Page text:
In the latest feature for Gamasutra sister educational site Game Career Guide, Stephen Schafer, an instructor at DigiPen Institute of Technology, elaborates on the power of premise in storytelling
as a tool for learning, commercial entertainment, and psychological interaction for video games.
In his introduction, Schafer says that the commonly held belief that says that authorial control over suspense and plot is wrenched away once the player has control is far from true, and that narrative and interactivity aren't as 'diametrically opposed' as many think:
"Not true! In games, the programmer has control, and the game player only has the appearance of control. Game stories do not need to be open-ended, they only need to offer choice sequences among which some are game losers and some are game winners. In traditional storytelling, the protagonist makes choices designed by the author, and the reader/viewer of the story learns through identification with the protagonist.
With interactive storytelling, the game player makes choices for the protagonist (avatar), but the programmer takes the place of the author in designing choices. Like the author in traditional forms, the programmer has the ultimate understanding of the story and of which choices are losers and which choices are winners. Interactive stories may segue into a greater variety of scenes leading to choices, but the story ending-winning the game by making a predetermined number of correct choices-is under the control of the programmer as author. It is not surprising that programmers tend to overestimate the virtue of programming in the overall artistic process, and it is mostly ignorance of psychology and literary art that results in their devaluation of the traditional craft.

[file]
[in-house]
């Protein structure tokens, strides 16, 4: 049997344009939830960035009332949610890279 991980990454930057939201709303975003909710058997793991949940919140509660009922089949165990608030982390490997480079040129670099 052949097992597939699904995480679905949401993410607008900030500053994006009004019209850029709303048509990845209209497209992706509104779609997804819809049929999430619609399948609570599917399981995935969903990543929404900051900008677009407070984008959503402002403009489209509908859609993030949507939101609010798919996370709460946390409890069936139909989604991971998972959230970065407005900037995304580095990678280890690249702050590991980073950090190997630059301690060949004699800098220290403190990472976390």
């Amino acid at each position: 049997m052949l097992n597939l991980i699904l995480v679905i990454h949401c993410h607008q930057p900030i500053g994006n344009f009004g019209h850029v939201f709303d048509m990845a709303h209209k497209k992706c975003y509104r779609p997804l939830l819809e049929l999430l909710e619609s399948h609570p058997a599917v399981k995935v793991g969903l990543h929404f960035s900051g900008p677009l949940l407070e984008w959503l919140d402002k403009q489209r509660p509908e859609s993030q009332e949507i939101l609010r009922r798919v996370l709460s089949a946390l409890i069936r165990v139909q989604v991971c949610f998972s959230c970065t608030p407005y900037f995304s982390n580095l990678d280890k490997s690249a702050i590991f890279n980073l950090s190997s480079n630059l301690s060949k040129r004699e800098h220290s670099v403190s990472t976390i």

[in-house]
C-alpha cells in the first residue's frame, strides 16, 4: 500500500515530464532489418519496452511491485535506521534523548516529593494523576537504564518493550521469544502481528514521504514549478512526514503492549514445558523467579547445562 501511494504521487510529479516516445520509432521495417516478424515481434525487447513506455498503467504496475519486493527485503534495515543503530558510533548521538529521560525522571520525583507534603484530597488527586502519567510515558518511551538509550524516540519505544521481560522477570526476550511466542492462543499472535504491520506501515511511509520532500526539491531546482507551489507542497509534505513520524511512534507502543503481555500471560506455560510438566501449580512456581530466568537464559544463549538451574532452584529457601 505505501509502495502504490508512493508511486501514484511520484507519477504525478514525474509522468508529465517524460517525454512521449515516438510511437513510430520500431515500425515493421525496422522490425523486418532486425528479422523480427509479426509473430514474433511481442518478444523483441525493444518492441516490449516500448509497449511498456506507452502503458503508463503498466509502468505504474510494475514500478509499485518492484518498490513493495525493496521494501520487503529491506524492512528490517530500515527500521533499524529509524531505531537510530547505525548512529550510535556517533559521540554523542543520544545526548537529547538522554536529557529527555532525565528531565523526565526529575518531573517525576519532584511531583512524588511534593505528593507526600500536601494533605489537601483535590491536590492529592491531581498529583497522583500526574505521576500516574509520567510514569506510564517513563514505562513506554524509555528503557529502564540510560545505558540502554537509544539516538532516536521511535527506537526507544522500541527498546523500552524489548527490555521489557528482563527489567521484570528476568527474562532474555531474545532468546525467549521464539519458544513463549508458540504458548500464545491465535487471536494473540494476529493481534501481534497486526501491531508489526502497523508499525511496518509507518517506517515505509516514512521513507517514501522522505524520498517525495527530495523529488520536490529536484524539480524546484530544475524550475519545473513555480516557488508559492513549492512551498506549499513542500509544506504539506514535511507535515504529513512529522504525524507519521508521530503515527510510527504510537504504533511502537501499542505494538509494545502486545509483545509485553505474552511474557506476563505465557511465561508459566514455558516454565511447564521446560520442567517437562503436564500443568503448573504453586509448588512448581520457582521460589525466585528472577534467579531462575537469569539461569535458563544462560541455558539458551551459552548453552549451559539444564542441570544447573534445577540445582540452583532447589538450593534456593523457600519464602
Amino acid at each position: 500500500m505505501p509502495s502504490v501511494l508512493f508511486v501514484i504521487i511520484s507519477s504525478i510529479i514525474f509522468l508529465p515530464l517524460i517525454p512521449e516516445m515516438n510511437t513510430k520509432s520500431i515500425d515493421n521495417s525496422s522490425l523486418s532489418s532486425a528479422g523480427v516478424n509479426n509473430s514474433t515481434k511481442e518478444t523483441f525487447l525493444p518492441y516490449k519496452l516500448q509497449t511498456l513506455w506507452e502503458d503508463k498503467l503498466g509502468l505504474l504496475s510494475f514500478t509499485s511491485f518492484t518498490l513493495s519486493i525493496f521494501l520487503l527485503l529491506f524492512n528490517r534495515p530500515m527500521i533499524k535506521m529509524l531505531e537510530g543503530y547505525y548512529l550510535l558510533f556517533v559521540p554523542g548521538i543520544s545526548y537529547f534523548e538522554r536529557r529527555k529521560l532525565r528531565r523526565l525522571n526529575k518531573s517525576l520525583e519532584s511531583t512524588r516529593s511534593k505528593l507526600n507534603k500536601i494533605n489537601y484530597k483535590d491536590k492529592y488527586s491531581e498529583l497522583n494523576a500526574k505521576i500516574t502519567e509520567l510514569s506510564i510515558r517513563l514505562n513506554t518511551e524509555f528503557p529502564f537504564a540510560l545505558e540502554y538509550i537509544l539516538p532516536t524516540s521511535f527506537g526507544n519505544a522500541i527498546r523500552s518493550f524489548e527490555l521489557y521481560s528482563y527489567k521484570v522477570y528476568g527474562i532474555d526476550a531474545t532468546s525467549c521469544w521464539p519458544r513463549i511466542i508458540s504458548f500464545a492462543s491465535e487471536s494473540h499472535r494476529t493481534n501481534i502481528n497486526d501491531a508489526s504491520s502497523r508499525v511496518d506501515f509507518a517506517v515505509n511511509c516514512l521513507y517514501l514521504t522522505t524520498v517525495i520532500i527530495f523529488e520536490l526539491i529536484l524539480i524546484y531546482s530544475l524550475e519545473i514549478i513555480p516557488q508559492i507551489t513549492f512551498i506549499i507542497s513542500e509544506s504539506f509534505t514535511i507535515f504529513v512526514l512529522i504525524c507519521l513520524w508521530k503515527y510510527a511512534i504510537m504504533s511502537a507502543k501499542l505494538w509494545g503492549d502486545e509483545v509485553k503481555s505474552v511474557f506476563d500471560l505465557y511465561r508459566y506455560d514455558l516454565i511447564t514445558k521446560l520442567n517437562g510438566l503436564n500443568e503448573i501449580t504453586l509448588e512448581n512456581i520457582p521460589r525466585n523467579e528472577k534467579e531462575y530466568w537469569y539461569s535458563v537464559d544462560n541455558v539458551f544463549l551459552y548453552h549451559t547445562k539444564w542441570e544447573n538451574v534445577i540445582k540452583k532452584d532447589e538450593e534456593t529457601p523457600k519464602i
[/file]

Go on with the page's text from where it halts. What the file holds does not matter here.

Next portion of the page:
Good game play, like any learning process, requires making poor choices and correcting them, so making poor choices is just as instructive to the player as making good ones-if all choices were good, there would be no game. In order to win the game a player must learn what "good" choices, are, and it is the same with learning in general. Players naturally identify with winning choices, so in a game story players will tend to identify with choices that win the game. Because the human mind is naturally associative, if game stories have some substance (character depth, purpose, and premise), players will associate story substance with winning action and games will become powerful teaching tools."
You can now read the full Game Career Guide feature
on the subject, with much more from Schafer on storytelling as a tool, as entertainment, as psychological, and how to express the purpose of the story in terms of plot and character -- getting to the heart of the premise (no registration required, please feel free to link to this feature from external websites).